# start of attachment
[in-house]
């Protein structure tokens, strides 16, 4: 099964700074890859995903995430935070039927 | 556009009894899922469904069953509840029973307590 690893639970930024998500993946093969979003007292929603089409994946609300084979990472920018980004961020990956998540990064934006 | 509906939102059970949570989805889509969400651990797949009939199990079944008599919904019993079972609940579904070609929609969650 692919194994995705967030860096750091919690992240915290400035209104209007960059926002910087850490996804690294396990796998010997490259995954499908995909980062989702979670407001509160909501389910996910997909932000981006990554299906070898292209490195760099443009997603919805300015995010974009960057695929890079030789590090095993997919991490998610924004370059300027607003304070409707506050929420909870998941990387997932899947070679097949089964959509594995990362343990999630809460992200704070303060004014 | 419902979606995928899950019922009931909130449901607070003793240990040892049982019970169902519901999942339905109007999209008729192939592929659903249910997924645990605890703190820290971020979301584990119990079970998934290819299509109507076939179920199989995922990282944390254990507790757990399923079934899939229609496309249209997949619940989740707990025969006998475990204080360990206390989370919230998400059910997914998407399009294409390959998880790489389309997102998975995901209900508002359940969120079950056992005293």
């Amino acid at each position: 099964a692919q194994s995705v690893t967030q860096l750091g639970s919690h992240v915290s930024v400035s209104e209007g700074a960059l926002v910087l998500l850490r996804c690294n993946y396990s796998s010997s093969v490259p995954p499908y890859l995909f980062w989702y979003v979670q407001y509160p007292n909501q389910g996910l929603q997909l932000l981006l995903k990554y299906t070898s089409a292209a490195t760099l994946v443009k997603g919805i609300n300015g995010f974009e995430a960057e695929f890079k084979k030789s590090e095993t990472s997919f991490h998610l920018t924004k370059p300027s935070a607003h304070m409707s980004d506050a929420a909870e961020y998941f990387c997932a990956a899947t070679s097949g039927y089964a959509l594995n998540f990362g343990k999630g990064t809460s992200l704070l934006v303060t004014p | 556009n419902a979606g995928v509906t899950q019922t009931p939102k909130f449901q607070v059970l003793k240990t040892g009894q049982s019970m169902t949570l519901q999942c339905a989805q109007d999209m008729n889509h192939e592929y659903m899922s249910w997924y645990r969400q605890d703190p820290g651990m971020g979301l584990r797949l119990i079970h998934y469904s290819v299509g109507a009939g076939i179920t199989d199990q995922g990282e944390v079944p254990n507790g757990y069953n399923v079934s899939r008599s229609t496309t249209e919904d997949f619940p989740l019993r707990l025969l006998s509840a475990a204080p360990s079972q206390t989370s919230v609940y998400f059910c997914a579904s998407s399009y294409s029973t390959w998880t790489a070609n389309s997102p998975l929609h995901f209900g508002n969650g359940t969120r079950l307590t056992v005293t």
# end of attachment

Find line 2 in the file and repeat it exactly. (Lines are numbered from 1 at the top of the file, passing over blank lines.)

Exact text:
């Protein structure tokens, strides 16, 4: 099964700074890859995903995430935070039927 | 556009009894899922469904069953509840029973307590 690893639970930024998500993946093969979003007292929603089409994946609300084979990472920018980004961020990956998540990064934006 | 509906939102059970949570989805889509969400651990797949009939199990079944008599919904019993079972609940579904070609929609969650 692919194994995705967030860096750091919690992240915290400035209104209007960059926002910087850490996804690294396990796998010997490259995954499908995909980062989702979670407001509160909501389910996910997909932000981006990554299906070898292209490195760099443009997603919805300015995010974009960057695929890079030789590090095993997919991490998610924004370059300027607003304070409707506050929420909870998941990387997932899947070679097949089964959509594995990362343990999630809460992200704070303060004014 | 419902979606995928899950019922009931909130449901607070003793240990040892049982019970169902519901999942339905109007999209008729192939592929659903249910997924645990605890703190820290971020979301584990119990079970998934290819299509109507076939179920199989995922990282944390254990507790757990399923079934899939229609496309249209997949619940989740707990025969006998475990204080360990206390989370919230998400059910997914998407399009294409390959998880790489389309997102998975995901209900508002359940969120079950056992005293």